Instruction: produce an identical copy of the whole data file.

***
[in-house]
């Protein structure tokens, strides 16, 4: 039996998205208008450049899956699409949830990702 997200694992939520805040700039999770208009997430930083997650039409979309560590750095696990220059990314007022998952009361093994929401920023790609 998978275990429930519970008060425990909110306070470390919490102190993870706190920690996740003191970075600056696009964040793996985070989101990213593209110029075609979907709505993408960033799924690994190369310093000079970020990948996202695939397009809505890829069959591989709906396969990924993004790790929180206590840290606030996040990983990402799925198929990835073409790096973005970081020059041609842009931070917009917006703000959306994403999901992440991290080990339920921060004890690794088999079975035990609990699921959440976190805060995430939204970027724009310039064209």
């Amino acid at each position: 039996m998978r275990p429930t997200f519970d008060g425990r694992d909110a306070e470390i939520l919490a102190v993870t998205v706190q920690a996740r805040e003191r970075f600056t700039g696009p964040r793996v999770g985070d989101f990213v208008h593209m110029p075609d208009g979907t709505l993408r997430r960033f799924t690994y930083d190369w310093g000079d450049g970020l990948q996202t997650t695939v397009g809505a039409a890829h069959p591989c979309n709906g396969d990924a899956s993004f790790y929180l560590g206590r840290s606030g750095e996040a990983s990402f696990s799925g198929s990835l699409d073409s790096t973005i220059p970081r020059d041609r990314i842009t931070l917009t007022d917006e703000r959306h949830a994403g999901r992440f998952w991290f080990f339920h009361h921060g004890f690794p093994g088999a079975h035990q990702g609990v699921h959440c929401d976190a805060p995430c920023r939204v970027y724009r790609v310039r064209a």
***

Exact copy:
[in-house]
């Protein structure tokens, strides 16, 4: 039996998205208008450049899956699409949830990702 997200694992939520805040700039999770208009997430930083997650039409979309560590750095696990220059990314007022998952009361093994929401920023790609 998978275990429930519970008060425990909110306070470390919490102190993870706190920690996740003191970075600056696009964040793996985070989101990213593209110029075609979907709505993408960033799924690994190369310093000079970020990948996202695939397009809505890829069959591989709906396969990924993004790790929180206590840290606030996040990983990402799925198929990835073409790096973005970081020059041609842009931070917009917006703000959306994403999901992440991290080990339920921060004890690794088999079975035990609990699921959440976190805060995430939204970027724009310039064209």
């Amino acid at each position: 039996m998978r275990p429930t997200f519970d008060g425990r694992d909110a306070e470390i939520l919490a102190v993870t998205v706190q920690a996740r805040e003191r970075f600056t700039g696009p964040r793996v999770g985070d989101f990213v208008h593209m110029p075609d208009g979907t709505l993408r997430r960033f799924t690994y930083d190369w310093g000079d450049g970020l990948q996202t997650t695939v397009g809505a039409a890829h069959p591989c979309n709906g396969d990924a899956s993004f790790y929180l560590g206590r840290s606030g750095e996040a990983s990402f696990s799925g198929s990835l699409d073409s790096t973005i220059p970081r020059d041609r990314i842009t931070l917009t007022d917006e703000r959306h949830a994403g999901r992440f998952w991290f080990f339920h009361h921060g004890f690794p093994g088999a079975h035990q990702g609990v699921h959440c929401d976190a805060p995430c920023r939204v970027y724009r790609v310039r064209a």